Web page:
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Latent Class Patterns of Adverse Childhood Experiences and Their Relationship to Veteran Status and Sex in the National Epidemiologic Survey of Alcohol and Related Conditions Wave III.

Tynan M, Wooldridge JS, Rossi F, McLean CL, Gasperi M, Bosch J, Timko C, Herbert M, Afari N. Latent Class Patterns of Adverse Childhood Experiences and Their Relationship to Veteran Status and Sex in the National Epidemiologic Survey of Alcohol and Related Conditions Wave III. Military medicine. 2022 Mar 28; 187(3-4):304-312.

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Abstract:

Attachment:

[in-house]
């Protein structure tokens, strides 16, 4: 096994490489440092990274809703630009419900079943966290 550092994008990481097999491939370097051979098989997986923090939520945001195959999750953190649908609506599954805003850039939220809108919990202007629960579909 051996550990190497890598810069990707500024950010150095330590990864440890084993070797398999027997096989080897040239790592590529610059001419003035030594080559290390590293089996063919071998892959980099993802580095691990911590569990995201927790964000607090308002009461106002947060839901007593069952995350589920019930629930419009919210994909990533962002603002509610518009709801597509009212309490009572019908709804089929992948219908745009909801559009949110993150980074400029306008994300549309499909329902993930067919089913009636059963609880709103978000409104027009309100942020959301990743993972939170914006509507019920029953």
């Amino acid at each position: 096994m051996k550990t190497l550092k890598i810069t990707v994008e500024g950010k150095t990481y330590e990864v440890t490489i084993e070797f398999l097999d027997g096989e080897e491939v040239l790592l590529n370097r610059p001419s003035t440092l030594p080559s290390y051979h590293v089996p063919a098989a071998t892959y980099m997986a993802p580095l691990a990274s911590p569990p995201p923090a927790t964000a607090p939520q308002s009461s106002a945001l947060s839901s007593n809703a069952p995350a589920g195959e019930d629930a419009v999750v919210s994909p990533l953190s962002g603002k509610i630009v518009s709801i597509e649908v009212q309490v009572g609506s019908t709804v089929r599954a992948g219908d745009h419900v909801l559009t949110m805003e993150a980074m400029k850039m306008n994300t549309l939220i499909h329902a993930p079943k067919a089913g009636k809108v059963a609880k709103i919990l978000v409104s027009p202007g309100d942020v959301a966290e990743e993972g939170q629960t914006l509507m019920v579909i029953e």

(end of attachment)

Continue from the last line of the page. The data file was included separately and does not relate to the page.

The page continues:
INTRODUCTION: Adverse childhood experiences (ACEs) are associated with poor psychosocial and health outcomes in adulthood. Veterans and females experience ACEs disproportionately. A greater understanding of this disparity may be achieved by examining the relationship between distinct ACE patterns and these demographic characteristics. Therefore, this study examined distinct ACE patterns and their association with Veteran status, sex, and other demographics in a nationally representative sample of U.S. adults to inform interventions tailored to ACE patterns experienced by specific groups. MATERIALS AND METHODS: Latent class analysis (LCA) was conducted with data from the National Epidemiologic Survey of Alcohol and Related Conditions-III, a nationally representative structured diagnostic interview conducted from 2012-2013. The target population was the noninstitutionalized adult population living in the USA. The analytic sample was 36,190 (mean age 46.5 years; 48.1% male). Of these participants, 3,111 were Veterans. Data were analyzed between September 2020 and January 2021. RESULTS: Latent class analysis revealed a four-class solution: (1) "Low adversity" (75.3%); (2) "Primarily household dysfunction" (9.0%); (3) "Primarily maltreatment" (10.7%); and (4) "Multiple adversity types" (5.1%). Compared to "Low adversity," members in the other classes were more likely to be Veterans (odds ratio (OR)C2vC1 = 1.33, ORC3vC1 = 1.55, ORC4vC1 = 1.98) and female (ORC2vC1 = 1.58, ORC3vC1 = 1.22, ORC4vC1 = 1.65). While lower education and income were also related to higher adversity class membership, Veteran status and sex were the strongest predictors, even when controlling for education and income. CONCLUSIONS: Distinct and meaningful patterns of ACEs identified in this study highlight the need for routine ACE screenings in Veterans and females. As in the current study, operationalizing and clustering ACEs can inform screening measures and trauma-informed interventions in line with personalized medicine. Future work can test if classes are differentially associated with health outcomes.





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